Apparently No Bank Of America Safe Deposit Box Customers Have Ever Died Before

Last fall, Jay’s mother died after a heart procedure. We’re very sorry for his loss, but also very sorry that her death meant that he has to deal with Bank of America. Before the procedure, she added him to her accounts as a signatory, not realizing that doing so didn’t give him access to her safe-deposit box. Going through probate in order to get the documents he needs to access the box will cost more than $1,000. What’s inside? No one knows. Certainly not Jay, even though he’s the executor of his mom’s estate and her only heir. It could be a copy of her will, or it could be stacks of gold bullion. 

I’ve run into a very frustrating situation with Bank of America. My mother passed away in October last year, and she had added me as a signatory on her checking and savings account the day of a heart procedure…a day before she passed. She did not add me as a signatory on her safe deposit box, likely because she didn’t realize it was a separate form to fill out or because she forgot all about it. It was the day of a heart procedure, one that she was worried about, so she was distracted.

I am the sole heir to her estate, and listed as the executor of her will and sole heir. I’ve worked with a lawyer who helped file an Affidavit of Heirship with the court, so I’m covered there. When I visited the branch that contains the safe deposit box that my mother had been using, they assured me that when I came back with the death certificate and Affidavit of Heirship I’d be able to access the box. I do have physical possession of the key.

Once I had that documentation, I went to the branch and they told me that they’d take copies of it and run it by legal. A few days went by, and they called to let me know it’s not enough documentation, and that I’d need to get something issued from the court…not just an acknowledgement that the Affidavit of Heirship was received. I contacted my lawyer, who said there’d be nothing more coming from the court. I called Bank of America back, and told them that.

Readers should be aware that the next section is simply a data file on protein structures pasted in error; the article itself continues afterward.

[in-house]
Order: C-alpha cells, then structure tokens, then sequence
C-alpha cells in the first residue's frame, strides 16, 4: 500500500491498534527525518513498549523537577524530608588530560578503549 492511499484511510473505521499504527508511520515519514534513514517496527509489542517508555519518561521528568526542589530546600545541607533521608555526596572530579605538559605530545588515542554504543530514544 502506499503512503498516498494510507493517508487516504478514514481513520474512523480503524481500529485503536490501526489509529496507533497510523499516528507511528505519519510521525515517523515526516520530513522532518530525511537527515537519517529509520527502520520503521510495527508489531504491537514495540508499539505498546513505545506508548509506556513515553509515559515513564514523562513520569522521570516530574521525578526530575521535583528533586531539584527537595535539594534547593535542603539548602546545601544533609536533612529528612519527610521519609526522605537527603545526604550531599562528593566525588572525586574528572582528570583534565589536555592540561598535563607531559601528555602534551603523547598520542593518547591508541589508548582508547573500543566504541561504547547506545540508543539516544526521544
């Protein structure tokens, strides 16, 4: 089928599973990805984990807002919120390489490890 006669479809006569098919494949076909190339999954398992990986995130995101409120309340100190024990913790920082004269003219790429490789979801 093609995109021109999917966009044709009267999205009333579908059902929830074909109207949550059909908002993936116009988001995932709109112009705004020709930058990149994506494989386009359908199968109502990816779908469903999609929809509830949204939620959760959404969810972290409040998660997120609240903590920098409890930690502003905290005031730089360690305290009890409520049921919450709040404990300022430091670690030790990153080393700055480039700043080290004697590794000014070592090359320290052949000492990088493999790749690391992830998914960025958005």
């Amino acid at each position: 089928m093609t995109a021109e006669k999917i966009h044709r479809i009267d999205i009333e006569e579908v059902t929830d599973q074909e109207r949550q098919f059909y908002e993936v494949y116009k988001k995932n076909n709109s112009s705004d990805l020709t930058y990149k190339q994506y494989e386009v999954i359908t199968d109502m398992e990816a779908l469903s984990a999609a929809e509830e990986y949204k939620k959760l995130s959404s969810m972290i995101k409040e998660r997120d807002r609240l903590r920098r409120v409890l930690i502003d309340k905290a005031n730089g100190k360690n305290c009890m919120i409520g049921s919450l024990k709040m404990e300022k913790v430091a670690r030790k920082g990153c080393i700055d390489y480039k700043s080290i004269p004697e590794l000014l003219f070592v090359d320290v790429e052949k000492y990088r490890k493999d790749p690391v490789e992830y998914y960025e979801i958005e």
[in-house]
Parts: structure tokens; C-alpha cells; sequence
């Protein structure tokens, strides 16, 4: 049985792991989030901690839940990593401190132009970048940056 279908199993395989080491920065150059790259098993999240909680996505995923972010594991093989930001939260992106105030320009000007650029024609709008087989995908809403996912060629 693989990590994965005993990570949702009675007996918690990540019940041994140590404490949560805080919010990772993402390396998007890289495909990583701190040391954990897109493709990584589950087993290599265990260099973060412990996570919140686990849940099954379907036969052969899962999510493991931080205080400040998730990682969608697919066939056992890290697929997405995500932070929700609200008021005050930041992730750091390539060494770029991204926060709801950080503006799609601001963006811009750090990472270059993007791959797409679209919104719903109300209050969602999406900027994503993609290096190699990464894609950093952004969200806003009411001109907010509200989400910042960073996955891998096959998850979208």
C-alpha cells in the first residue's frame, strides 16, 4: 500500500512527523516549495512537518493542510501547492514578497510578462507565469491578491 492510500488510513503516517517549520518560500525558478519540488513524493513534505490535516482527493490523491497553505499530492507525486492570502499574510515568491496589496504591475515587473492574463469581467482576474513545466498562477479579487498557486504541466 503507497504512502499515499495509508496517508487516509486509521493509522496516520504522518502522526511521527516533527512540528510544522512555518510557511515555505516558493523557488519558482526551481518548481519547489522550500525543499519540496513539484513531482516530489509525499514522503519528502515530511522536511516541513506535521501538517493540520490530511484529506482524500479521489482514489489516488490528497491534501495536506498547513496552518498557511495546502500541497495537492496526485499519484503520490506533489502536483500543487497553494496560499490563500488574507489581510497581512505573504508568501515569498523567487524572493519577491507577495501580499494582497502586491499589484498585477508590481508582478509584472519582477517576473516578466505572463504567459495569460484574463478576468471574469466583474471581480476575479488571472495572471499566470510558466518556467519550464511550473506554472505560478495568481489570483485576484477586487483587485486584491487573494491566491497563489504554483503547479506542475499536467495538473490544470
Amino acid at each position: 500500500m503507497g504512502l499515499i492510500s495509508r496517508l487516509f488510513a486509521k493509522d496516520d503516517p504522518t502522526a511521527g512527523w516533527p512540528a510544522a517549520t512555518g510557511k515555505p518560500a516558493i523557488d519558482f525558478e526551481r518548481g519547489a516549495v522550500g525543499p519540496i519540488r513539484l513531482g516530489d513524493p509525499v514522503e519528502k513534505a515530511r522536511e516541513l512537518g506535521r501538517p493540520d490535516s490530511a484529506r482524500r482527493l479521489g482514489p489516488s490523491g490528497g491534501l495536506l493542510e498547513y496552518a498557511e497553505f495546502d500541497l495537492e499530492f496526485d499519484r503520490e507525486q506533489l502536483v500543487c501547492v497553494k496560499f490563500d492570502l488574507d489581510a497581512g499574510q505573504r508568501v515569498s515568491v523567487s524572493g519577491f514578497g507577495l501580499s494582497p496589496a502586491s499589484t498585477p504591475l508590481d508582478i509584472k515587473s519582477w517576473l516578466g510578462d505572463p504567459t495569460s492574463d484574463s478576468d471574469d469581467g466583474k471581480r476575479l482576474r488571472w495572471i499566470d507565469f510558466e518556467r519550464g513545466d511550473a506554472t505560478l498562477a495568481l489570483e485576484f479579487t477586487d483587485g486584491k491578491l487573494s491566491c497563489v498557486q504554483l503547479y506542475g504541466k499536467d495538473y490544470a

It was another week or so wait for the request to go through legal, and then come back to me. They gave me a few forms they’d find acceptable, and I contacted my lawyer who stated that all those forms would require going through a full probate process that would cost upwards of $1000. My mom was a social worker her whole life, the estate isn’t a large estate…and spending another $1000 plus dollars over the money already spent for the Affidavit of Heirship isn’t something I’d like to do if I can avoid it.

I called Bank of America back, and requested that their legal department contact my lawyer hoping to short circuit some of the potential miscommunication going back and forth. I got a call from their Escalation department saying that it wasn’t their policy to give direct access to any of their lawyers, but the representative listened to my story and I felt was pretty empathetic to me. A week or so went by, and I got a call saying that I’d have an answer in another few days. That day arrived, and I was told about the same four documents that were communicated to me over a month before. I responded that it was going to be costly to get that documentation and that I would like to be able to at least inventory the contents of the box before deciding whether that was worthwhile (something I have requested before). I also requested that they contact my lawyer directly…again.

At this point I’m back at square one. Waiting for a response from Bank of America so that I can at the very least look inside the safe deposit box. Under the laws of the state of Texas, to the best of my understanding based on what my lawyer has said, as the sole heir and executor of the estate there is no reason they should not be letting me at the contents of the box.

I’m not sure if this falls more under an “ask the consumerist” question, or a tip about the pain of dealing with a national bank, but I’m frustrated and would take any help I can get whether it be another number to get in touch with someone at Bank of America that can make things happen or any other magic to get at the property that is legally mine at this point. My expectation is that there’s nothing of value in the safe deposit box…maybe the original of her will, which we don’t need, maybe a social security card, things we don’t need. The sort of stuff that someone else might have in a small fireproof safe in their house.